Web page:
Here’s a bit of news I never thought I’d see. According to a report on AllAfrica, the IMF has adopted a new framework for lending that removes the hated conditionality. Starting May 1, 2009, countries who are drawing on IMF resources will no longer have to apply for a formal waiver if they don’t meet performance criteria set by the IMF.
Before we begin to celebrate, though, there is some fine print. The IMF’s Executive Board will still assess a country’s progress before disbursing the next installments, but that assessment and review will happen in private negotiations with the country in question rather than through a formal application for a waiver.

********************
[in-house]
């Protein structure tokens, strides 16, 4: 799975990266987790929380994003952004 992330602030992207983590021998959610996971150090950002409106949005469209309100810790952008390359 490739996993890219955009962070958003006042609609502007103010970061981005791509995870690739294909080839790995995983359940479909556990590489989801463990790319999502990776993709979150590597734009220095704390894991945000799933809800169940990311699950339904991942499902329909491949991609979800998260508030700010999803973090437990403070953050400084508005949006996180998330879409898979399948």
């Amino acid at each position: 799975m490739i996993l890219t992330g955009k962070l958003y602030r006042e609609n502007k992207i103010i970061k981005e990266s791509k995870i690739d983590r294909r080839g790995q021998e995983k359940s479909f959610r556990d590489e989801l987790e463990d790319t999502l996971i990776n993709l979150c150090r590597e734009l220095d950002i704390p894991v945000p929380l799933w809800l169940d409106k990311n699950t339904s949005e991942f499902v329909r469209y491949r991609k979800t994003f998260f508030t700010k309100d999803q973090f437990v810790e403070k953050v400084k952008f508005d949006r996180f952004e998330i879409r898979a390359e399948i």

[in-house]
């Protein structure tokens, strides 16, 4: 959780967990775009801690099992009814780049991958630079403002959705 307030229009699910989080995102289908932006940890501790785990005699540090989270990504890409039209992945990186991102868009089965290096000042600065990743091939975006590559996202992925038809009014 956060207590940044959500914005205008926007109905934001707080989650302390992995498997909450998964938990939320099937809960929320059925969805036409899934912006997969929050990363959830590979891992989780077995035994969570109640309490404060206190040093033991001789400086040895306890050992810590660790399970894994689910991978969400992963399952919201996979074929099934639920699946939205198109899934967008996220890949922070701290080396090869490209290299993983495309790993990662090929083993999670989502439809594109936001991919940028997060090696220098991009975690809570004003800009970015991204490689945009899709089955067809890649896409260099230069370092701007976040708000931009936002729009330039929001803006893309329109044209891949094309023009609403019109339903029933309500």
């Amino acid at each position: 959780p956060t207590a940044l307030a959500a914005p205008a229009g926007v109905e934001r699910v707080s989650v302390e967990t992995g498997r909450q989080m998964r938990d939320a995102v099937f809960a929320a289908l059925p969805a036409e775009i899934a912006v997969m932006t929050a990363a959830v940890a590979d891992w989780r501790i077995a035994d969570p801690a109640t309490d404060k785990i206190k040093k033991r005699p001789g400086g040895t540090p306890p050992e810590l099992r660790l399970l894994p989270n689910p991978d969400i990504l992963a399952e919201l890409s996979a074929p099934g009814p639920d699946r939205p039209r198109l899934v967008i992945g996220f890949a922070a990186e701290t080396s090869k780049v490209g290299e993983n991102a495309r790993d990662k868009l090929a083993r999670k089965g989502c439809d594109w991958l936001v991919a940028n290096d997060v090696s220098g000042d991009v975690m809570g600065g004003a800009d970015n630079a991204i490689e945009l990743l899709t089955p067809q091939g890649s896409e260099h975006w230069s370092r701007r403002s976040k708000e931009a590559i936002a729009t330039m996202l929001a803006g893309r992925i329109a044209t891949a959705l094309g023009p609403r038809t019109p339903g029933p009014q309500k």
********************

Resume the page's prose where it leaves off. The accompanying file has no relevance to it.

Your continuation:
The IMF will also create a Flexible Credit Line (FCL) for strong performers in the emerging markets category. Access to the FCL is limited to countries that meet strict criteria, but once approved, accessing funds will not depend on ongoing monitoring.
AllAfrica quotes the IMF Managing Director Dominique Strauss-Kahn: “These reforms represent a significant change in the way the Fund can help its member countries-which is especially needed at this time of global crisis. More flexibility in our lending along with streamlined conditionality will help us respond effectively to the various needs of members. This, in turn, will help them to weather the crisis and return to sustainable growth.”
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